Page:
Hugh Morris, vice president business development banking, Genpact LLC

As everyone knows, the 2007/8 global financial crisis catalysed significant changes across the global banking industry. In particular, banks were forced to make significant cuts to operating costs and to meet new regulatory requirements that were introduced through the likes of Basel III. These changes have and are still being felt right across bank operations, including in the back office reconciliation function.

With new requirements to meet tighter compliance regulations, including T+2 settlement deadlines, and to be significantly leaner, banks are now rethinking their operational processes to adopt a new form of reconciliation.

The background

For a long time all that was expected of reconciliation leaders was to prevent embarrassing control failures. During the financial services industry’s boom years, each line of business had independent reconciliation teams, and many of them were largely reliant on manual processing. As a result of this and to keep ahead of the complex landscape of financial products traded by their business groups, some of these teams ended up growing faster than the businesses that they supported. This meant that many teams became bloated and inefficient.

Excelling in reconciliation management and failure prevention are now also just one part of the core skills base for any successful reconciliation leader. They must understand how their function can address business goals more directly, by championing and implementing shared services model to help cut costs, meet efficiency targets and align with the relevant Basel III regulations.

Changes in reconciliation practices

Hugh Morris
Hugh Morris

As a result, reconciliation has undergone a number of structural changes from its role in the back office. The primary change is that many In-house teams are now increasingly using software and hosted solutions, in order to drive down costs.

Real-time processing is one of the technological solutions that has been implemented, directly supporting requirements to meet shortened settlement cycles. It has also become an essential tool as reconciliation expands beyond traditional accounting, to support risk management, trading and cash management.

We are increasingly encouraging banks to adopt reconciliation platforms as they provide users with a flexible and intuitive interface, to support their workflows and modelling to aid operational management. The platforms also provide strong support for reporting and auditing and for identifying high operational, financial, reputational risks such as insider trading and marketing abuses.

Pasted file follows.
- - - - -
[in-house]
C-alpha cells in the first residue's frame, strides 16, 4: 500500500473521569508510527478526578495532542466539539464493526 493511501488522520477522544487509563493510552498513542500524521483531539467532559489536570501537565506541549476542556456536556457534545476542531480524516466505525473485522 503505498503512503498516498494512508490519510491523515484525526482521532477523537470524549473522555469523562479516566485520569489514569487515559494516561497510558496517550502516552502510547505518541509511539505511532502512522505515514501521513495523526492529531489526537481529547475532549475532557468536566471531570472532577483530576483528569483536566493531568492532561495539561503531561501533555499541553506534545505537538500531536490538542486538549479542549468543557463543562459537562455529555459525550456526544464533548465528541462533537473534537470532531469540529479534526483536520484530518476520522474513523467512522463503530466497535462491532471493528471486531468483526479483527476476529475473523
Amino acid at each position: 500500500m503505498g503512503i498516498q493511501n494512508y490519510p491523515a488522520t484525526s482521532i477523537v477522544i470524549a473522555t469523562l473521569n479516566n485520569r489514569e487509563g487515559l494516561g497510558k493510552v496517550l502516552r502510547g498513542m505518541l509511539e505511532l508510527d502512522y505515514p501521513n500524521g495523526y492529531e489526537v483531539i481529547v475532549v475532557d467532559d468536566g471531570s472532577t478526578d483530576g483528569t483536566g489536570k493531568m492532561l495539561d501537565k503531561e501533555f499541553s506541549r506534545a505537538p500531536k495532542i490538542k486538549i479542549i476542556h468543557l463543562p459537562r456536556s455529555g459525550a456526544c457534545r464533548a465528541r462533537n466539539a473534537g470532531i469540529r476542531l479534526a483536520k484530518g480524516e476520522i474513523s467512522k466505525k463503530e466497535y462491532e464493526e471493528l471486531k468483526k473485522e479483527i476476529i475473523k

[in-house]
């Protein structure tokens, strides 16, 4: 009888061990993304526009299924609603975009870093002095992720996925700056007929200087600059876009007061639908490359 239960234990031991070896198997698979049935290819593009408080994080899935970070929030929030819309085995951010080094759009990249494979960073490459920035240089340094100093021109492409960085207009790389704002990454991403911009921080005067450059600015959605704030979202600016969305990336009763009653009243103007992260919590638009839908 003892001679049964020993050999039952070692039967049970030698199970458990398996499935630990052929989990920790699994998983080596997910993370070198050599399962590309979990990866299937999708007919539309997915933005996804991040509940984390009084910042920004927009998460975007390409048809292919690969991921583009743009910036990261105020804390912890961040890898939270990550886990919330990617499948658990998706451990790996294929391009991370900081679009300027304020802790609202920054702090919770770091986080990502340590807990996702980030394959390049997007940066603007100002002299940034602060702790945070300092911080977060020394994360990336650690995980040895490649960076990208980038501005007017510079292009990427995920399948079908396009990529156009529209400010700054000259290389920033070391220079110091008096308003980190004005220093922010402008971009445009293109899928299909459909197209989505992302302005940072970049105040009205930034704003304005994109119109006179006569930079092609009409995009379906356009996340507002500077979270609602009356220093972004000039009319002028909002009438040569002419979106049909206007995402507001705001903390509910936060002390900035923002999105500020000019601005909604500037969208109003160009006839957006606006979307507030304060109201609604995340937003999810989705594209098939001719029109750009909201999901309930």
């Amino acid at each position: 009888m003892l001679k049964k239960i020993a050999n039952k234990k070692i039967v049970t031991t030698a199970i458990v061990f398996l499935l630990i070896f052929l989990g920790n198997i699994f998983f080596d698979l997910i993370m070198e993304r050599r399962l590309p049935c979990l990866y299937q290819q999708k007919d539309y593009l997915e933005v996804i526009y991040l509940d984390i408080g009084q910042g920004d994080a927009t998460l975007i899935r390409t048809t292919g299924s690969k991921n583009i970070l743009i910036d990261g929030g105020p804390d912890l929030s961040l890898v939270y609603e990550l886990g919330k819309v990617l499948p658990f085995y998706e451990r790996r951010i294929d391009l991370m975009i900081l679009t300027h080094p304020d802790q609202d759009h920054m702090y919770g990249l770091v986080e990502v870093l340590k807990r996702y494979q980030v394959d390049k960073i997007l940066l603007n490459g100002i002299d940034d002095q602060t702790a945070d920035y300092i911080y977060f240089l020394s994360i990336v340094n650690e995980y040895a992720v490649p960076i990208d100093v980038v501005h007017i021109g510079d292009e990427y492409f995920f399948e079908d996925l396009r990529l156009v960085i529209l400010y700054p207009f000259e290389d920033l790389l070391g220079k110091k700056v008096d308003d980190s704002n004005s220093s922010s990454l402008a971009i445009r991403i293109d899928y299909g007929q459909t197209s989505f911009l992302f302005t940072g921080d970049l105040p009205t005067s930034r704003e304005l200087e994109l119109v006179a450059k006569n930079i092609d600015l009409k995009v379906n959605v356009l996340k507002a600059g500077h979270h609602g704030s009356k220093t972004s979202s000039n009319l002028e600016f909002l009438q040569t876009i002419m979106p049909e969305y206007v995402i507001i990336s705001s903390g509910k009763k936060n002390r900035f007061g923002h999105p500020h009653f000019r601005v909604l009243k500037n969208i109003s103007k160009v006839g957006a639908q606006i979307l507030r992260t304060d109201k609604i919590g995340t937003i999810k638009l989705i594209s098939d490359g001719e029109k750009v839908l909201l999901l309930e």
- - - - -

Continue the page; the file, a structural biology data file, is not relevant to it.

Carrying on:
These reconciliation solutions create the opportunity for teams to adapt and improve by investigating ‘breaks’ through machine learning. To use a consumer example for this – smartphones “learn” the locations of offices and homes and “suggest” words to complete the sentences are used the most often. Usage can be tracked over a period of time and patterns of behaviour identified.

Similarly, by tracking ‘break’ investigations over a period of time, reconciliation software can detect patterns in the breaks and an analyst’s actions, recommending options to the analyst and offer workflows for remediation. Adopting machine learning dramatically reduces the time needed to resolve breaks, and helps banks take a significant step towards intra-day reconciliation and tighter settlement timelines.

The future of reconciliation

The last three years has seen an overhaul in the way that reconciliation groups have operated to cut costs and increase efficiencies. Several large banks dramatically rewired their reconciliation functions and moved towards a centralised, shared services structure, with a greater degree of automation and straight-through processing (STP). This is a trend that we believe will continue as banks are able to both better control their reconciliation function and lower spends by 25-40%.

However, for banks to address business issues such as liquidity and risk exposures successfully, they must continue to push this form of reconciliation, while at the same time pioneering quicker settlement cycles. The greatest opportunities in reconciliation lie ahead, but require sustained commitment to transformation in order to become faster, better, and cheaper.

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